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Opinion

The Nationality and Borders Bill is a slap in the face of the Windrush generation

Plans that could see Britons stripped of their citizenship without notice are inherently racist and must be resisted, writes Ramya Jaidev, co-founder of advocacy group Windrush Lives.

Priti Patel's Nationality and Borders Bill could allow people to be stripped of their British citizenship without notice. Image: Andrew Parsons / No 10 Downing Street

You may by now have seen references to a new proposed law that threatens to strip the citizenship of upwards of six million Britons without notice.

You may also have seen counter-claims asserting that the law – contained in clause 9 of the Nationality and Borders Bill, which has its second reading in the House of Lords on Wednesday – is a minor technicality that does not significantly alter the status quo. Home Office minister Kevin Foster even accused MPs protesting the clause in the Commons of “scaremongering”.

Clause 9 removes a provision in the underlying 1981 law on citizenship deprivation which compels government to give notice to a person it wishes to deprive of citizenship, if it is not “reasonably practicable” to do so, or if giving such notice poses a national security threat, is contrary to our diplomatic interests, or is “otherwise in the public interest”.

The government is right in saying the underlying power to take away citizenship is not new. But concerns over clause 9 are legitimate, and calling them scaremongering is deceitful.

While the basic power to take away someone’s citizenship has existed in law for a very long time, the scope of that power has grown massively over the past 40 years.

In the British Nationality Act 1981, it was a power against naturalised citizens, if it wouldn’t make them stateless and if they had committed treason or received a sentence of imprisonment of at least a year. In 2002, that became a power against all citizens, if it wouldn’t make them stateless, and they posed a national security threat. In 2006, that became a power against all citizens, if it wouldn’t make them stateless, and where it was merely ‘conducive to the public good’ to take their citizenship away.

In 2014, that split into two threads – if you were UK-born citizen, it was a power to deprive you of citizenship, if doing so was ‘conducive to the public good’, and it wouldn’t make you stateless; but if you were a naturalised citizen, the Home Secretary could now take away your citizenship even if it would make you stateless, so long as they had only ‘reasonable grounds’ for believing you had a right to citizenship elsewhere.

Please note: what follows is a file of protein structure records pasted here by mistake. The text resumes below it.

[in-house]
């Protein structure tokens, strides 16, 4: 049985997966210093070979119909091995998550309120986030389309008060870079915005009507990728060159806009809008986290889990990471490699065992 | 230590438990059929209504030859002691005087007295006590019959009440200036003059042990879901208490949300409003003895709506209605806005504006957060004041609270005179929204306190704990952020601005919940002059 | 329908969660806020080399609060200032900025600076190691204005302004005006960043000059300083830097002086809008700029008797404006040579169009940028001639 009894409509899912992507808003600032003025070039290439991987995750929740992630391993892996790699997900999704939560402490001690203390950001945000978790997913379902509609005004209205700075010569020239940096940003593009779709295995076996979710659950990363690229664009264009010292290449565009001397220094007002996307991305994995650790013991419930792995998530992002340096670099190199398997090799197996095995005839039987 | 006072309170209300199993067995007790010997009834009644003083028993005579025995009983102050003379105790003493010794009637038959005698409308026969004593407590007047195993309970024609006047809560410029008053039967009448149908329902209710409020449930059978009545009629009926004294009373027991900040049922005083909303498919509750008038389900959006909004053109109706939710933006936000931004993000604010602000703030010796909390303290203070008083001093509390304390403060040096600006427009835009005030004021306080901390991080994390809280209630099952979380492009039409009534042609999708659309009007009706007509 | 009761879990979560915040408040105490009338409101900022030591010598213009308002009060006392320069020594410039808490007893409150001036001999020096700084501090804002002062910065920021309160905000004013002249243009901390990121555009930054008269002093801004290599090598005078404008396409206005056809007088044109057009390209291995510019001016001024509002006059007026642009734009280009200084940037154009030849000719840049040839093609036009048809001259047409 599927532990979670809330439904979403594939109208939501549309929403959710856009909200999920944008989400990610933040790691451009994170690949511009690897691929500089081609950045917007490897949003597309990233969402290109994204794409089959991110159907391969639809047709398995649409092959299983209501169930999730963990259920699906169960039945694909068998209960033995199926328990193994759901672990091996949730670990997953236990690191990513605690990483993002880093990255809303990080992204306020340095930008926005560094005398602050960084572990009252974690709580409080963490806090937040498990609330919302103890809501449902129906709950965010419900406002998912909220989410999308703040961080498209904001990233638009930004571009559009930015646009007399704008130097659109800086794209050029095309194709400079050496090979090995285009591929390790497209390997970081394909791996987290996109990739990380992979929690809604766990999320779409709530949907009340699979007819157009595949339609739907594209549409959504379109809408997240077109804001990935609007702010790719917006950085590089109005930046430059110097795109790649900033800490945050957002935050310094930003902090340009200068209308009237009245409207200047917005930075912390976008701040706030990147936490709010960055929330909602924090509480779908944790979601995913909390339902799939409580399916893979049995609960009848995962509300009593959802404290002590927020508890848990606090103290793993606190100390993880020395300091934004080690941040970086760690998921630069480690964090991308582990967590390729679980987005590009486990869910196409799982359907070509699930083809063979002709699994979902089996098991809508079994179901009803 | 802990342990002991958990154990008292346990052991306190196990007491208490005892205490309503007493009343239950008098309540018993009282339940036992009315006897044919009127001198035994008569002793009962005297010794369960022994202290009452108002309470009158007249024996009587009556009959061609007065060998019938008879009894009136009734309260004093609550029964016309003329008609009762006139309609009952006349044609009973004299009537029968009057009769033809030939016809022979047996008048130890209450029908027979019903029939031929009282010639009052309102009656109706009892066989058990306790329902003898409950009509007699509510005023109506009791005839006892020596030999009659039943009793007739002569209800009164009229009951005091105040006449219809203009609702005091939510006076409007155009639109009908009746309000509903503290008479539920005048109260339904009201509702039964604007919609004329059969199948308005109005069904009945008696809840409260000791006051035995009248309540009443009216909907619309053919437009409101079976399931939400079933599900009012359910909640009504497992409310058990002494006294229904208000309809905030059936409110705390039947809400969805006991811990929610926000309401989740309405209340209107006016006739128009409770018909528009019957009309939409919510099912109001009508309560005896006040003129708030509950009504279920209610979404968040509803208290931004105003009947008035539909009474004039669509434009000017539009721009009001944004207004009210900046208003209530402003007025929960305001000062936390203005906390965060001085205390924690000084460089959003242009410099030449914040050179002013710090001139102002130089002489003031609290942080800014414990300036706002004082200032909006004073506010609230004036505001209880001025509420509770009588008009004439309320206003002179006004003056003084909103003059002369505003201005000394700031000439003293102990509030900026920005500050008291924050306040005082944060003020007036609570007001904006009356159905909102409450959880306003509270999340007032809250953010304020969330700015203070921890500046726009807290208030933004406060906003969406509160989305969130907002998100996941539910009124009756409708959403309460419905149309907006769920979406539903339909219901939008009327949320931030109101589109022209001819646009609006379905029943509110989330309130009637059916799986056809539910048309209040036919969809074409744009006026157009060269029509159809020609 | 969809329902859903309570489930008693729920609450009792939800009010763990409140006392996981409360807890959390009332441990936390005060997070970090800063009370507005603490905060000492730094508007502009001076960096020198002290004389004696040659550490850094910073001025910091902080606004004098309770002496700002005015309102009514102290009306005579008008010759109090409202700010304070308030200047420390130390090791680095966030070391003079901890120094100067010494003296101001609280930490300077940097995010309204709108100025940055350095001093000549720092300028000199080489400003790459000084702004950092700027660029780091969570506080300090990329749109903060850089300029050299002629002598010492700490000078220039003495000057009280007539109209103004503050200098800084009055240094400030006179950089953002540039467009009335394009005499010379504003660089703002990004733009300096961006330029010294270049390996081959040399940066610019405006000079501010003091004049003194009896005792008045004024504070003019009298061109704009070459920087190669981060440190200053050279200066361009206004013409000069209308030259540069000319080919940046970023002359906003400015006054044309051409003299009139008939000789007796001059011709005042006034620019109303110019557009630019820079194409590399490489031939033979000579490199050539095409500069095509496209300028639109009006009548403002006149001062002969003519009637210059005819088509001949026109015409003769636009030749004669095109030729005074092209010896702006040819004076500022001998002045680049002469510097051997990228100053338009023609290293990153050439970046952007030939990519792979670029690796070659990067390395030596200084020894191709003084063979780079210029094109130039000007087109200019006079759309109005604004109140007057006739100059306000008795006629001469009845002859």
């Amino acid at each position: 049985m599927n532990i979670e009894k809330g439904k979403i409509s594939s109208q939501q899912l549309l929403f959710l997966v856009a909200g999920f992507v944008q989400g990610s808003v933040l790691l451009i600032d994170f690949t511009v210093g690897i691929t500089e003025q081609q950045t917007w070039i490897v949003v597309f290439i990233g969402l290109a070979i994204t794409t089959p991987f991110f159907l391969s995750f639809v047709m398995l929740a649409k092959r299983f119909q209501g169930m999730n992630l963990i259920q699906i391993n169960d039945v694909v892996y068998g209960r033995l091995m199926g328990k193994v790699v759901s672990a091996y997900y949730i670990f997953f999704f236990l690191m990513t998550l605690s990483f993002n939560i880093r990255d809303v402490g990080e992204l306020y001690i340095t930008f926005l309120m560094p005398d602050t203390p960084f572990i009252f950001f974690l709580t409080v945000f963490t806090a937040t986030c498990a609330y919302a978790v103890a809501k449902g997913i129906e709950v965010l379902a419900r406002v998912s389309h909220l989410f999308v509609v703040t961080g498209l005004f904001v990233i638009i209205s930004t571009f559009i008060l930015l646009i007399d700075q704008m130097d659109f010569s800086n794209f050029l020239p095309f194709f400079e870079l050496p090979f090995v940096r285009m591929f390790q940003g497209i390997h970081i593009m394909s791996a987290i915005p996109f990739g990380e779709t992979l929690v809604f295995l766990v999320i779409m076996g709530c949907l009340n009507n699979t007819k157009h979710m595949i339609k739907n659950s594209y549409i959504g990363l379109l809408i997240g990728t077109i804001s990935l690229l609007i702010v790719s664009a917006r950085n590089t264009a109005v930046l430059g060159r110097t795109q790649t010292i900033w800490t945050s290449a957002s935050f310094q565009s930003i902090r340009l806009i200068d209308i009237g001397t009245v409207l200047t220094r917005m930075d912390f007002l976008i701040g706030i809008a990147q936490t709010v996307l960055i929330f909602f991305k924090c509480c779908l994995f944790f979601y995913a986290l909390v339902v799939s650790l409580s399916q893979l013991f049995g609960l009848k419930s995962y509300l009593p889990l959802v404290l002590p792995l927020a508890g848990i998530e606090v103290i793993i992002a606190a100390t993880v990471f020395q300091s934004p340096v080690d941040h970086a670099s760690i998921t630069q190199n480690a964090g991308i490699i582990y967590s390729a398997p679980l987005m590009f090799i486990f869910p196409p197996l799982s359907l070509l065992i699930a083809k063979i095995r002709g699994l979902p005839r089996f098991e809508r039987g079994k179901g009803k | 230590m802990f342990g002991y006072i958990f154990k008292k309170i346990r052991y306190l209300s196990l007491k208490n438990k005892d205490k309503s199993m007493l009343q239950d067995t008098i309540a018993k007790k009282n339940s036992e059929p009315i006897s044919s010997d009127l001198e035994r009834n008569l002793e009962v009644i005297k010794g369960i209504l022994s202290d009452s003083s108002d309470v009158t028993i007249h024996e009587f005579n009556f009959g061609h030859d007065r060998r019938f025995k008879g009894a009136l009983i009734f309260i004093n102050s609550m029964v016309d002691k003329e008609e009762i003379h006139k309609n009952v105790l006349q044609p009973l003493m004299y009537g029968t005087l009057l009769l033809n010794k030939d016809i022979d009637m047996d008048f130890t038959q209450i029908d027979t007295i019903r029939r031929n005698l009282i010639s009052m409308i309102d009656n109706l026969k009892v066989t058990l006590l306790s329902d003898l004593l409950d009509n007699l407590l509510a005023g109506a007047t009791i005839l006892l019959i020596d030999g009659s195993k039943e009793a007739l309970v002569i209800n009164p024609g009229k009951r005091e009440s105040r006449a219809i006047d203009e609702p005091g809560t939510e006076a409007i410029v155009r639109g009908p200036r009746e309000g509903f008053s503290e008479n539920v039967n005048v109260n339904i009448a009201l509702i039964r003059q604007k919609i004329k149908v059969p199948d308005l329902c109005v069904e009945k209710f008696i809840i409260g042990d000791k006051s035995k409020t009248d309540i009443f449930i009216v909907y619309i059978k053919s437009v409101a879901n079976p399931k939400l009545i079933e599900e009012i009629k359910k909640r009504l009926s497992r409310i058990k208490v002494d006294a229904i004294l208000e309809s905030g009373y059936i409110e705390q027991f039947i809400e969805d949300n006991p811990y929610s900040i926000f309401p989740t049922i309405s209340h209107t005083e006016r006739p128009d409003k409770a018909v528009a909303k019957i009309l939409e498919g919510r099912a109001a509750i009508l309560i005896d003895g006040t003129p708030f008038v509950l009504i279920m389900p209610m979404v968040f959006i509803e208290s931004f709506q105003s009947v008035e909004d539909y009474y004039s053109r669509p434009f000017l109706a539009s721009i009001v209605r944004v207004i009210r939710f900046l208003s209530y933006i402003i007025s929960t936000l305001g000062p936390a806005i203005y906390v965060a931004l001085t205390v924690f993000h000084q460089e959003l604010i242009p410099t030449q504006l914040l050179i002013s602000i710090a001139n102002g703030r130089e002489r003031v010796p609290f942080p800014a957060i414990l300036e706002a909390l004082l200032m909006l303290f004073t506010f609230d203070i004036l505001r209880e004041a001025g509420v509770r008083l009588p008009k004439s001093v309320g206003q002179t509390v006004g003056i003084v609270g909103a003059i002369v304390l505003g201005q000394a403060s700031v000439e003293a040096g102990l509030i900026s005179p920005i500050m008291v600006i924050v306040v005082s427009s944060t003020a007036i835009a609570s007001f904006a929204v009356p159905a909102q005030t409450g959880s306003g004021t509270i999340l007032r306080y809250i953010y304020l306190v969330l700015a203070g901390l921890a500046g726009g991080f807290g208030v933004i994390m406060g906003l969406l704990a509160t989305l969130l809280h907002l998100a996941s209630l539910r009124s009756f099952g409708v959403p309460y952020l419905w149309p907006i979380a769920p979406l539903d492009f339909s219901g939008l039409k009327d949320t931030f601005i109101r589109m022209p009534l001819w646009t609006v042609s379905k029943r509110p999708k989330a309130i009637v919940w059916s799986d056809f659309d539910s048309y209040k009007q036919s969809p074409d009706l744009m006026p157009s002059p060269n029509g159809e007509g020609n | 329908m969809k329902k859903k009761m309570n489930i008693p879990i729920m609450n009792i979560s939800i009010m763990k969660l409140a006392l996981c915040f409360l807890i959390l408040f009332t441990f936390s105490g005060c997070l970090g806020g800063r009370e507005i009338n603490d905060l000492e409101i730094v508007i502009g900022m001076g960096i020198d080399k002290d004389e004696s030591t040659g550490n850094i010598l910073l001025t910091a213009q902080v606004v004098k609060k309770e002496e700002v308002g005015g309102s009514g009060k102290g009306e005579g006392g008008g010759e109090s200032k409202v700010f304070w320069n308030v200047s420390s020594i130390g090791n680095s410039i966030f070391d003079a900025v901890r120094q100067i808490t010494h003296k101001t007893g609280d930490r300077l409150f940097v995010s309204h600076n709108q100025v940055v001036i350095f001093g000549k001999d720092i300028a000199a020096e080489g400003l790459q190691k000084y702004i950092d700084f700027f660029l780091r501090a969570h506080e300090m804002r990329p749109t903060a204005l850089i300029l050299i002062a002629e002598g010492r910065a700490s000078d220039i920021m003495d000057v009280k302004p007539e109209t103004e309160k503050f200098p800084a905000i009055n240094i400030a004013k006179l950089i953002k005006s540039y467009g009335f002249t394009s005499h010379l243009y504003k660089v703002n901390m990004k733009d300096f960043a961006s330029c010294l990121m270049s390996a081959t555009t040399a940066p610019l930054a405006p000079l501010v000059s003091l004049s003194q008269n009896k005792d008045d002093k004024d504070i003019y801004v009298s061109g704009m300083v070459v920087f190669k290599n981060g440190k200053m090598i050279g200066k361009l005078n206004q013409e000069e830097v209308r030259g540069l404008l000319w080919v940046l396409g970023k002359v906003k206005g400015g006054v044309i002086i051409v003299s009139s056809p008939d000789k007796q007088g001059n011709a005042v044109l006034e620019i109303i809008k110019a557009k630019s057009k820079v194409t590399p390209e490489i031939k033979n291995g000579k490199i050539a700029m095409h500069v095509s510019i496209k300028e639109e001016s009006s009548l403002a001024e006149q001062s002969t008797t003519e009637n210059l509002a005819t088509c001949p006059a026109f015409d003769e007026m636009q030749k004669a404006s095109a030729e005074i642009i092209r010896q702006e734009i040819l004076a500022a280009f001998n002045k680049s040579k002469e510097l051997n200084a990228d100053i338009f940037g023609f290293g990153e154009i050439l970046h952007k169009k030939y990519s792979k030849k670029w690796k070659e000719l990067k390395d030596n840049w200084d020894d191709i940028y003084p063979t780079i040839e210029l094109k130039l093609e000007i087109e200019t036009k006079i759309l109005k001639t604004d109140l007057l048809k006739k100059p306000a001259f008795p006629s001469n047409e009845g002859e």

The most alarming aspect of the current discourse is that this decomposition of one our most basic human rights has happened, seemingly, without most of the general population being aware of it. That is why headlines and social media posts denouncing clause 9 have tended to focus on the underlying power of citizenship deprivation – narrow focus on the content of clause 9 effectively buries the lead. That is also why clause 9 must be resisted with force and focus.

We have sleep-walked into a dystopian reality of two-tier citizenship. The system makes it much easier to take away the citizenship of dual nationals – citizens who wouldn’t be made stateless, regardless of whether they have lived elsewhere or used that second nationality for any purpose – and naturalised citizens. It is inherently racist, because, by definition, it disproportionately affects people whose parents are migrants, or who are migrants themselves.

Clause 9 is a slap in the face of the Windrush generation, who are already treated as second-class citizens.

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When the Windrush scandal broke, the Home Office promised repeatedly to “learn lessons” from its actions; that phrase has lingered like the stench of soured milk even as Windrush victims die without receiving the compensation they are owed.

What clause 9 will result in – removal of the notice provision, meaning that you may have no idea something is amiss until the immigration enforcement vans turn up on your doorstep – is exactly what happened to many of the Windrush generation. It’s literally a scene from a Bafta-winning movie about a Windrush victim – that is the level of farce at which the Home Office is presently operating.

Any attempt to downplay how this power will be used in reality should be weighed against the Home Office’s day-to-day conduct and interpretation of its powers. The Home Secretary – this Home Secretary, who tried to deport an autistic teenager to a country he knew nothing of, over the (disputed) theft of a mobile phone – has a huge amount of discretion in how to interpret citizenship deprivation powers.

Little by little, unbeknownst to most of us, our citizenship rights have been eroded along racial fault lines.

We cannot assume that reason will prevail and it will all be okay in the end – the Windrush scandal alone comfortably proves how wrong we were to trust the Home Office to behave legally and sensibly. Clause 9 may be just the garnish to a dish of arsenic, but it is poison all the same.

And when the dust from this battle has settled, we need to start a fight to roll back citizenship deprivation powers altogether. Citizenship is not a privilege – it is a right.

Ramya Jaidev is a co-founder of Windrush Lives, an advocacy group and victim support network.

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